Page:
Much of the world’s major publishing houses require readers to pay for reading articles.
Perhaps after a number of accesses and, however, at a cost that rarely exceeds one euro. In order to be able to look at a single scientific text only, specialized editors require payments that are often close to 25 euros.
The revolt of the most famous “scientific pirate” in the world, a girl of Armenian, Asian and Russian origins, has opened a site where you can download free millions of scientific pages free of charge.
A site in the war with the big publishers, and has recently been hit by a ruling by an American court that imposed a $ 15 million fine on its owner.
But her 29 year-old Alexandra Elbakyan, founder of Sci-Hub, continues on her way, backed by millions of researchers around the world, from Iran (the country downloading multiple documents from her site) to China, to the same states United: “Science – he says – should belong to scientists and not to publishers.”
Problems with American justice for now do not touch her, because after graduating from Kazakhstan in Neurophysiology (then developing on her own great hacker skills), Alexandra lives in an unspecified Russian location.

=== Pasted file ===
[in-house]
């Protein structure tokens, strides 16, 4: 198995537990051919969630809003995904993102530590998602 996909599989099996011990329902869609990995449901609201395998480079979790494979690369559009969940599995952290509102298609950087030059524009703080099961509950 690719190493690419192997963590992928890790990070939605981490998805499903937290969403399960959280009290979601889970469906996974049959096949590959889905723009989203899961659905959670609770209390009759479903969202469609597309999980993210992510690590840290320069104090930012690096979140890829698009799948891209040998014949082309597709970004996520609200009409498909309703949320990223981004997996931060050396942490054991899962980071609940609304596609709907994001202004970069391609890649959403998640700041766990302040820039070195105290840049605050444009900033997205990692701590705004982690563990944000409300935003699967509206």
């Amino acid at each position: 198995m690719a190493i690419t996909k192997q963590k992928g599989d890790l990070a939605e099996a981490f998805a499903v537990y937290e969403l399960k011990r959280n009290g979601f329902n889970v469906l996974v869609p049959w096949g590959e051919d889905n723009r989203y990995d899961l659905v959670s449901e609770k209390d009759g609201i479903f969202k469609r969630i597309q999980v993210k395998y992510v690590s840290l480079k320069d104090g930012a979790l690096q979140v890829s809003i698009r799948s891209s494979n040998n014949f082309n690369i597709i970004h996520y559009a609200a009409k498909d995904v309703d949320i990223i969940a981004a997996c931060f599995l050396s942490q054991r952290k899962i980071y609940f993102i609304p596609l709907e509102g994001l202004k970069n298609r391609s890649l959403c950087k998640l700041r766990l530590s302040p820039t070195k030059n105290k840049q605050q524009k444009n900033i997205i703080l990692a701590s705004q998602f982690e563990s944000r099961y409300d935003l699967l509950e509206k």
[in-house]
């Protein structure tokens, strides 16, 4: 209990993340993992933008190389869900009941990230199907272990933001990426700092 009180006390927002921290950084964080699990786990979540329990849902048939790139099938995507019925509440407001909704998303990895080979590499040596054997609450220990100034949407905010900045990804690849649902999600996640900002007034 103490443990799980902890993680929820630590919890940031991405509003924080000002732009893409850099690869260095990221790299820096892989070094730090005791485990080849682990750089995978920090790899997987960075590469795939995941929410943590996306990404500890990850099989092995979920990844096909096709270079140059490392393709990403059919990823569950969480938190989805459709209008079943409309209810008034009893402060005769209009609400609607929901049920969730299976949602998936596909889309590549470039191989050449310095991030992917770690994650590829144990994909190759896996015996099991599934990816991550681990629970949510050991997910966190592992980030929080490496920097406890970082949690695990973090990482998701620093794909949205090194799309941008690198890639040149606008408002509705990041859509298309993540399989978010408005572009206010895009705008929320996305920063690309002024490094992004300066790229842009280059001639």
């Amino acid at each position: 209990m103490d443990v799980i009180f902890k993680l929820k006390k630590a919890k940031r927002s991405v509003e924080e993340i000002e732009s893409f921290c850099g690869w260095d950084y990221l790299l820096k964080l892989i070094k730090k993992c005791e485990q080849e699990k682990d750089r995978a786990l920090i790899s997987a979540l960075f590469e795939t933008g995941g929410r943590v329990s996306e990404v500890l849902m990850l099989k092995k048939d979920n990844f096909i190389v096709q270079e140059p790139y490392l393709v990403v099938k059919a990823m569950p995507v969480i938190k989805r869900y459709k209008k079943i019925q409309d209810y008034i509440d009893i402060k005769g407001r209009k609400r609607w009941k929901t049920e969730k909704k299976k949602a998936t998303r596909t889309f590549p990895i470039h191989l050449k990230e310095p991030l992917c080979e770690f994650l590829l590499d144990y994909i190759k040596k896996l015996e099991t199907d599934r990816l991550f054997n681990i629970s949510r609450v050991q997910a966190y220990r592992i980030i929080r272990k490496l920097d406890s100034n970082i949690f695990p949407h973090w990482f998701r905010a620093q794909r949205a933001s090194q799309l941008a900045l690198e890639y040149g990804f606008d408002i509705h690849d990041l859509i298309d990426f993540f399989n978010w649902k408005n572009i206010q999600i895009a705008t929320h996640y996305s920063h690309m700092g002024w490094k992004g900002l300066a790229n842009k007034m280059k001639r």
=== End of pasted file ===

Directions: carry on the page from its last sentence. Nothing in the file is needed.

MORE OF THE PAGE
And the government of Vladimir Putin seems to have no problems with his struggle against the great western masters of scientific culture.
The Dutch publisher
The number one enemy of the “pirate” is the Dutch scientist giant Elsevier, which records annual revenue over 20 billion euros.
Its profit margins are around 35% of sales, with 40% points being reached in 2012 and 2013. Percentages that even colossus like Apple, Google or Amazon are dreaming.
Unlike the normal publishers who have to pay the writers and then compensate the technical or scientific reviewers for the published works, specialized homes get almost everything for free. A Deutsche Bank study called the ‘triple payment’ system. In any country, the state finances research based on the work to be published.
It pays the salaries of those who are called upon to review the work scientifically and eventually pays again, perhaps through universities, to get their scientists access to those essays.
The most popular of all is just that of the Kazakhan researcher from whom thousands of documents are downloaded every day, beating also other popular portals like AceofBrains.com. The Sci-Hub archive contains at least 60 million searches.
One study verified that in six months users downloaded 28 million texts, even in this case mostly from Iran, India and China.
But even large American universities, such as Harvard, say they are struggling to pay the rising prices demanded by scientific publishers.
So Alexandra goes on, despite the war against his hub. Avoid traveling abroad and its supporters asks to be paid in Bitcoin, the virtual electronic coin.
To those who accuse him of being a tool of Russian secret services, he says: “I am completely independent.” However, he says things that certainly do not disappoint Putin: “I am for a strong state that can oppose the West and choose its own way of development.”